Everybody knows (or should know) that solar energy is clean and green, but there are actually many advantages of solar energy. I’ll run down 11 of them here. I’d also throw in disadvantages of solar energy, but there’s basically just one. Since the sun doesn’t shine 24/7, we need to use other sources of electricity and need to fill in with energy storage as well. Particularly, energy storage (most probably battery energy storage) is needed in order to cover brief seconds or minutes when the sun isn’t shining. This cuts the need for backup fossil fuel plants that otherwise have to run at about 40-90% capacity. Anyway, that’s the only real disadvantage of solar energy that I can think of. On to the advantages of solar energy. You can check out this Solar Panel Installation page for more ideas.
Advantages of Solar Energy Everybody Should Know
- Solar energy can (probably) save you money. Assuming you have a roof or field where you can place solar panels, solar energy can save you a lot of money. In many places around the world, electricity from rooftop solar panels is cheaper than electricity from the local utility. In fact, solar panels often save people tens of thousands of dollars. Solar energy is better for our health. I mentioned the “green” superiority of solar energy at the top, but what a lot of people don’t quite catch is that protecting the environment also means protecting our health. Cleaner air and water = healthier, longer-living people.
- Solar energy fights global warming and catastrophic climate change. The other side of that “environment” coin is the global warming and catastrophic climate change side. Those crises don’t just threaten our health, but also our built environments, homes, food supply, water supply, and overall livability (as well as that of many species). Solar energy is one of the best solutions to the global warming and catastrophic climate change crisis. Solar energy makes the grid more secure. If a large power plant goes down suddenly, either through malice or natural causes, it can cause a lot of problems for the electricity grid. It may even cause the grid to crash, hurting society greatly. Millions of solar panel systems spread all over the place offer a much more secure system. Even if a hundred or a thousand systems go down for some reason, the grid should be fine.
- Solar energy cuts the need for a lot of transmission. Transmission lines and supporting infrastructure aren’t cheap. They also result in considerable electricity losses. Solar panels can be placed right on top of (or next to) the buildings or infrastructure that need electricity.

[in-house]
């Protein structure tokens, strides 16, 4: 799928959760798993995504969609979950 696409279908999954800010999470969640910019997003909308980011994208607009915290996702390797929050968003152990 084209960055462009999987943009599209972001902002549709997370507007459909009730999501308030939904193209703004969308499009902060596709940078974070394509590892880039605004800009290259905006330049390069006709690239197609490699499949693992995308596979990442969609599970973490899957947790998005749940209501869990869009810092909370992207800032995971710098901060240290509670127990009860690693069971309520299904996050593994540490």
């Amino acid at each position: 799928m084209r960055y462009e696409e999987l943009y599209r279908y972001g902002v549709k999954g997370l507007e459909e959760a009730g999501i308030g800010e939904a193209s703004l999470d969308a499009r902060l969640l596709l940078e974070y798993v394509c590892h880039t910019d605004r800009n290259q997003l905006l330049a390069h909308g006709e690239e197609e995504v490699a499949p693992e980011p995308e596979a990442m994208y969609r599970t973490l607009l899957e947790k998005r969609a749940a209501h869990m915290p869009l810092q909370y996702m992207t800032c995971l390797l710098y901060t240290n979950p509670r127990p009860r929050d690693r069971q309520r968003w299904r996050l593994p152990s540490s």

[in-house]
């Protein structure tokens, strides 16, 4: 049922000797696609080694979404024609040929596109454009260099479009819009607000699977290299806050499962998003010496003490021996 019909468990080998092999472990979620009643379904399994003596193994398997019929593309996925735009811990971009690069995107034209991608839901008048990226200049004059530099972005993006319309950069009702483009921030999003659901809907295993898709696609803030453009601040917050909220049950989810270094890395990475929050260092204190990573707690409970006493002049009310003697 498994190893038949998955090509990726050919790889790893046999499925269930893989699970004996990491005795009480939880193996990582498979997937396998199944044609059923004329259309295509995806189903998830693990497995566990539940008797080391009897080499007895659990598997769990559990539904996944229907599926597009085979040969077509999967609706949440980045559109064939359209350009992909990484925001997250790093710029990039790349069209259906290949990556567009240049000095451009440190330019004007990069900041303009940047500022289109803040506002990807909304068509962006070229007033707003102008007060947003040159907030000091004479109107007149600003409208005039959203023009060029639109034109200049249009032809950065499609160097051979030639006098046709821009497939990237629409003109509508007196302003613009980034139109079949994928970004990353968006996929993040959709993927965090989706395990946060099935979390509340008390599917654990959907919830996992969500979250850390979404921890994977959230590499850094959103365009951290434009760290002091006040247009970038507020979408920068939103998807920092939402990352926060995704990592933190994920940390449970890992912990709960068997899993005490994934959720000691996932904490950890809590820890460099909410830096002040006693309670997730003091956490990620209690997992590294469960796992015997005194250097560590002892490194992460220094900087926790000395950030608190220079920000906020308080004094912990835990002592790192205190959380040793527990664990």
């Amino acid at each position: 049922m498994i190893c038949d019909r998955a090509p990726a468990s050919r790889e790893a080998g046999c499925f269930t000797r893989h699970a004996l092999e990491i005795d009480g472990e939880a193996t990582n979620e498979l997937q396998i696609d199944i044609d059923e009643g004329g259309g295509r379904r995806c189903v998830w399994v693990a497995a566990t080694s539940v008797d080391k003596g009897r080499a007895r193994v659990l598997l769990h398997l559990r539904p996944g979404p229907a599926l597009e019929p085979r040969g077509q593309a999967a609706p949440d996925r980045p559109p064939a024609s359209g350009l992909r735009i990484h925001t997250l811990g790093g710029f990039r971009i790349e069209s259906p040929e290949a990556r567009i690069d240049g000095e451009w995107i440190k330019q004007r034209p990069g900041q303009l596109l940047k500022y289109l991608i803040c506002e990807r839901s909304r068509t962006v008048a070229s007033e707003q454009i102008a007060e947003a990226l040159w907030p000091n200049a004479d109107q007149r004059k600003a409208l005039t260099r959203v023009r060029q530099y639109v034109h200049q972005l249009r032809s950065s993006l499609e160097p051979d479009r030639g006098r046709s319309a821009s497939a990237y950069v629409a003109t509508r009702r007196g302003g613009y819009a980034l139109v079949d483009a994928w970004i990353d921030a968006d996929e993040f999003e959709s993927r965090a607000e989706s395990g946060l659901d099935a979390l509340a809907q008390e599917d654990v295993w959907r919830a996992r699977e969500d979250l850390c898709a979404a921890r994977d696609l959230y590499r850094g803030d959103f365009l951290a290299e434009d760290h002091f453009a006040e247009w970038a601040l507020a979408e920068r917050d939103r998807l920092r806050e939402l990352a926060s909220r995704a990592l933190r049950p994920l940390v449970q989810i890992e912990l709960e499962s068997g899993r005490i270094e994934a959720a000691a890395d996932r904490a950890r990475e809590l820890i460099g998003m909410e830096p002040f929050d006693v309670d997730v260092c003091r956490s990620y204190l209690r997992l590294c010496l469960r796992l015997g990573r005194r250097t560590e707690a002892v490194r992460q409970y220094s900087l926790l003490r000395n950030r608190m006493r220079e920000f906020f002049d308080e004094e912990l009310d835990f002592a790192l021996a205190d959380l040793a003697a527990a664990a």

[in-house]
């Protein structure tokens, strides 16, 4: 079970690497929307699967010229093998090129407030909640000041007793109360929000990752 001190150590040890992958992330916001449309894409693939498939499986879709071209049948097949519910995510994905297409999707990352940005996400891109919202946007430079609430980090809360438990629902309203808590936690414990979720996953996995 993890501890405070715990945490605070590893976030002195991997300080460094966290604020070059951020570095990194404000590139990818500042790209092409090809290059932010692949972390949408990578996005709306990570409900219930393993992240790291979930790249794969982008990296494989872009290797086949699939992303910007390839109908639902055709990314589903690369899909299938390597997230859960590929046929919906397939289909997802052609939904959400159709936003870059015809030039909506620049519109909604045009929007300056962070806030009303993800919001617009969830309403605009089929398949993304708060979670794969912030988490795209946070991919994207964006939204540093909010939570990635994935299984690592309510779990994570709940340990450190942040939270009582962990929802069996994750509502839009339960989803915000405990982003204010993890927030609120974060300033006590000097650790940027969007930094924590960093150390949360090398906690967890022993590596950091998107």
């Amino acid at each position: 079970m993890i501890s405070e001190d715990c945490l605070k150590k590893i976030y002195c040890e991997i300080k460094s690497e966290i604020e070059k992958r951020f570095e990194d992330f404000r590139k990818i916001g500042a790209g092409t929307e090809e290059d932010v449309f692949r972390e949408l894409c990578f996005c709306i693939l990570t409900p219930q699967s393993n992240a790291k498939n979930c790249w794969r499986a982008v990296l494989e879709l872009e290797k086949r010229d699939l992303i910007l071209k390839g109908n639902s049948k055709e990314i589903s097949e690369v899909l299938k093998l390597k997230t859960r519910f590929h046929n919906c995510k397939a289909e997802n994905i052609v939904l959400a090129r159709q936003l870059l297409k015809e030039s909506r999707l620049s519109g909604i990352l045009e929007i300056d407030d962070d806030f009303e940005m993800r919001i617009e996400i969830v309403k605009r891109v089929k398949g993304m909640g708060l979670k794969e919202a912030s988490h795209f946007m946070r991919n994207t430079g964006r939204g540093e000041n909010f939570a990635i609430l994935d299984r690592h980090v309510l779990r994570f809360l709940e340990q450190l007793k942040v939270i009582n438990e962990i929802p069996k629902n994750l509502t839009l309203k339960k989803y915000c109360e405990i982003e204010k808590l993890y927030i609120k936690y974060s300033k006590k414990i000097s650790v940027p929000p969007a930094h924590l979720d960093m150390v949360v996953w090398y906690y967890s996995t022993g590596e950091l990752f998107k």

- Solar energy comes at times of very high demand. Electricity is mostly needed in the middle of the day, afternoon, and early evening. Not coincidentally, that coincides a lot with the times that solar energy is most abundant. Why does this matter? Well, electricity generators generally sell their electricity on an electricity market where they compete with other generators. The lowest-priced electricity generally wins, but as more electricity is needed, there are fewer electricity generators competing and bidding at higher and higher prices. So, times of high electricity demand generally see the highest electricity prices. If electricity from solar is available at such times, it is of a very high value and also helps to drive down the price of electricity. Solar energy protects us from fuel price volatility. Non-renewable energy sources have their costs partially driven by the cost of their fuel. That often results it pretty dramatic price volatility. Free sunshine runs into no such issue. The capital costs are almost the entire cost of the system, as even maintenance needs are very minimal.
Solar energy is renewable. This is an obvious one, but that doesn’t mean it should be left out. Renewable, of course, means that the resource will “never” be depleted.
Solar energy is extremely abundant. “Renewable” doesn’t necessarily mean abundant, but in the case of solar, the energy potential truly is massive. There is no energy resource on the planet that compares to solar energy. When you look at the chart below, note that the energy potential from solar is an annual figure while the energy potential from fossil fuels and nuclear is energy potential from their total known energy reserves. The difference is insane.